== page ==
1. Bánh mì (banh mi)
Banh mi, like Pho, is the most exported Vietnamese specialty. Banh mi means bread but actually it refers to baguette sandwich filled with a variety of different things. Banh mi is easily found on every street on Vietnam, yet banh mi Saigon has unique flavors that allure many food lovers.
There are many different varieties of banh mi but the basic sandwich starts with a crusty baguette that’s sliced in half and stuffed with layers of pork, luncheon meats, shredded cured pork skin, pâté, mayonnaise, Vietnamese radish and carrot pickles, a handful of sliced cucumbers, sprigs of coriander (cilantro), and last but not least, an optional, yet in my opinion necessary, scoop of fresh pounded chilies.
2. Ốp la (op la)
A beautiful alternative to the banh mi sandwich is a Vietnamese dish called op la, or eggs cooked in a littler personal pan, often supplemented by slices of meat like ham, onions, and served with those wonderful crusty Vietnamese baguettes.
Banh mi op la makes a favorite breakfast for many locals in Saigon, and it most definitely hits the spot before a long day exploring the city.
3. Phở (pho)
Pho, of course, is a must. Pho is the combination of soft rice noodles in a soup broth, normally prepared with either bo (beef) or ga (chicken). However, the flavor of soup broth is different with the soup in the North Vietnam. The soup broth is cooked with more type of herbs and a bit sweet.
Pho in Saigon is also served with a plate of fresh herbs, typically including bean sprout, mint, and Vietnamese coriander.
4. Bun - Rice vermicelli soup
There are many types of bun, bun rieu, bun mam, bun bo Nam Bo... Bun, rice vermicelli, is combined with different things to make different dishes. Bun rieu is a Vietnamese crab based soup noodle dish.
The soup calls for crab paste made from paddy crabs, which give the broth its main flavor, along with stewed tomatoes, that contribute a slightly tart and natural sweetness to the dish.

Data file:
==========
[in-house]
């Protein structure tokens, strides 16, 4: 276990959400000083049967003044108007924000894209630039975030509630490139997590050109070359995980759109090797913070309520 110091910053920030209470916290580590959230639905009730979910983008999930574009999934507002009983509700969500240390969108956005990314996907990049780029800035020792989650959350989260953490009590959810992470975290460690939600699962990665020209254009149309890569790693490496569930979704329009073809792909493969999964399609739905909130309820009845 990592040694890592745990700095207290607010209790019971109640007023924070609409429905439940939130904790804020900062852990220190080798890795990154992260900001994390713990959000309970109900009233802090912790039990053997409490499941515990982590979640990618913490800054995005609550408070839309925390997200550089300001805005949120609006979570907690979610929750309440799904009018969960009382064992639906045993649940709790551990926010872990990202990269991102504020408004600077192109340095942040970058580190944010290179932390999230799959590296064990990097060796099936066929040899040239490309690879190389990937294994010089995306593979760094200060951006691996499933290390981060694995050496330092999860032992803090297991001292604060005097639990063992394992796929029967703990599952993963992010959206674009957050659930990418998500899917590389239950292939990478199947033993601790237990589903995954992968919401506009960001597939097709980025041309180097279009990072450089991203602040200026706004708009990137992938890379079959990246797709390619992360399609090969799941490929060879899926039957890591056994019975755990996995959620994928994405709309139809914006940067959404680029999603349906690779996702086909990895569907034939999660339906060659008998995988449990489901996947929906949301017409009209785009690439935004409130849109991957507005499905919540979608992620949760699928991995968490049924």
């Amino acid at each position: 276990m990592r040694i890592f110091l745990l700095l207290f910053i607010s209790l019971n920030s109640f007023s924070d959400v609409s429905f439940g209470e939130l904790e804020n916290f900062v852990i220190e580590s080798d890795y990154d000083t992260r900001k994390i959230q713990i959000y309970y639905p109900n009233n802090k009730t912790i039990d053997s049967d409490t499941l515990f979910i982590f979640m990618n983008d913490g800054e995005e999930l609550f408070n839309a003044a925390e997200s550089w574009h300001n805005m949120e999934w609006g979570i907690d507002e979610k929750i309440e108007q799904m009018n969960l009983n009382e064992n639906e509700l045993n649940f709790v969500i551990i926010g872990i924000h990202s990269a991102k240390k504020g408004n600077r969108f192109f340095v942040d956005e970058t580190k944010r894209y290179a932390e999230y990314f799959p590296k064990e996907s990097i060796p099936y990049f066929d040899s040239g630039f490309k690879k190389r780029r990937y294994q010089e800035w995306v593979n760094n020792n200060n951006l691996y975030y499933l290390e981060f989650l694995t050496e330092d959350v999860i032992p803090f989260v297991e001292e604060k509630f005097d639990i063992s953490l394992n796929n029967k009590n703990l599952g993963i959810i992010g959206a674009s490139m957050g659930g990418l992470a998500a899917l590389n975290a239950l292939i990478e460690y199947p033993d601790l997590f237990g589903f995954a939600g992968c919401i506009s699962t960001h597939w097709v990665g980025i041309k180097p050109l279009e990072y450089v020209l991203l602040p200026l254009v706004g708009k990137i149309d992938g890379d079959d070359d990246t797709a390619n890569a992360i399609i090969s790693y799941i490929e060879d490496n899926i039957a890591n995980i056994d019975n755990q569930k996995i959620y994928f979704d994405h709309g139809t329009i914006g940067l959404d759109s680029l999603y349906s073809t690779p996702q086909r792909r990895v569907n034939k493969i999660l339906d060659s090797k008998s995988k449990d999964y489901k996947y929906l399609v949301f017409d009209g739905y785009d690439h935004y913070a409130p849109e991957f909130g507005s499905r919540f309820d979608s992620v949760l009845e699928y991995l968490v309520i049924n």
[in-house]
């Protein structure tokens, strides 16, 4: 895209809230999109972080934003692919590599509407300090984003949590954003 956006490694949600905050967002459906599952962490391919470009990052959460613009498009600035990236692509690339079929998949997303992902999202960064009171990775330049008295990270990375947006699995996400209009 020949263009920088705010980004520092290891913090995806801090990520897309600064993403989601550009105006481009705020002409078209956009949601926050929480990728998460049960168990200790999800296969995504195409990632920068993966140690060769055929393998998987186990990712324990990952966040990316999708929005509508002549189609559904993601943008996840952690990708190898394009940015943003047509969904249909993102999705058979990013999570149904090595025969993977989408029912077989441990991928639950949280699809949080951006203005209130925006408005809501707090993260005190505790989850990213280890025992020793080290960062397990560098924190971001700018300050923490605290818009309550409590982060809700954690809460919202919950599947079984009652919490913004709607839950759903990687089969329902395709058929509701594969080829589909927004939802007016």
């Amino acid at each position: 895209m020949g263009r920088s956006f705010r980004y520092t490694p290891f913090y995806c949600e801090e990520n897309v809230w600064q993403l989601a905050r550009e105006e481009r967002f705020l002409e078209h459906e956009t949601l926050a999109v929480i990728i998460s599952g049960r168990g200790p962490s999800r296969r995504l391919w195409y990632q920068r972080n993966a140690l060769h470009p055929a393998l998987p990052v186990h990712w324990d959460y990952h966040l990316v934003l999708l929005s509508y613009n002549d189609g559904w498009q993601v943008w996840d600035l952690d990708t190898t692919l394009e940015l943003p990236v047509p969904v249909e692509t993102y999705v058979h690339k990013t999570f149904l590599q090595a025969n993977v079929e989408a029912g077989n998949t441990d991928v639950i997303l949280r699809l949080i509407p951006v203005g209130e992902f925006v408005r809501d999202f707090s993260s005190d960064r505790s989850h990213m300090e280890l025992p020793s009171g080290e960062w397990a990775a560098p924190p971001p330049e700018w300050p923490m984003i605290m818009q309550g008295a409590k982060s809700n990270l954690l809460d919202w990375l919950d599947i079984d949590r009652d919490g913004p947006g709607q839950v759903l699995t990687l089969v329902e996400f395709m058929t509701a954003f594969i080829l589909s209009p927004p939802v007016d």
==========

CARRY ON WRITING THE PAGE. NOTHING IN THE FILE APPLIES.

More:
The complex mixture of ingredients and flavors in the broth, paired with rice vermicelli noodles, pieces of meat and crab paste, a beautiful selection of condiments like shrimp paste, chilies, and limes, and finally a pile of both blanched and raw vegetables, is what makes the dish so delicious.
Bun mam is typically a southern Vietnamese dish. The base of any bowl of bun mam (bún mắm) is a dark colored broth prepared with fermented fish sauce. The fermented fish sauce gives the soup broth a well rounded, balanced flavor, and it’s honestly not nearly as fishy as it might sound or smell.
Along with the broth, bun, or rice vermicelli noodles, are loaded into the bottom of the bowl, before the entire assortment of meats like squid, prawns, and pork are all scattered on top of the noodles.
Finally, a slice or two of eggplant, which soaks up all the broth, is another essential component of a bowl of southern Vietnamese bun mam.
In addition to the glorious fish flavor, the broth of a bowl of bun mam is usually sweetened with tamarind juice and sugar.
5. Hủ tiếu Nam Vang (Hu tieu Nam Vang)
Hu tieu (pronounced "hoo tee-u") signals a Chinese-Southeast Asian style noodle soup made with a pork bone broth and no fish sauce. But that's where simplicity ends. The noodles in a bowl of hu tieu can be chewy clear tapioca noodles, opaque white rice noodles like you'd use for pho noodle soup, or thin Chinese egg noodles (mi). The toppings cover a wide territory, and may include boneless pork, pork ribs, pork offal, shrimp, squid, wonton dumplings, fried garlic, fried shallot, and/or scallion. As usual, you pick and choose whatever you want.
6. Bún thịt nướng (bun thit nuong)
The dish normally begins with a handful of chopped up herbs and lettuce at the bottom of a bowl, then in goes fresh rice vermicelli noodles then a few skewers of grilled pork are layered on that, and finally a sweet and salty fish sauce, and a scoop of oily chives and green onions, and pickles are all added on top.
If you get the bun thit nuong cha gio, in addition to everything already mentioned, you’ll also get a fried spring or two chopped up on top, which bumps the delicious-meter up another notch.
The noodles are soft and silky, the pork is tender, salty, and sweet, and the egg rolls (cha gio) add a beautiful crunch to everything.
Bun thit nuong is a dish you should for sure not miss when you’re eating in Saigon.
7. Bánh xèo (banh xeo)
Sort of like a crepe, a Vietnamese banh xeo is a crispy savory snack that’s a favorite for many.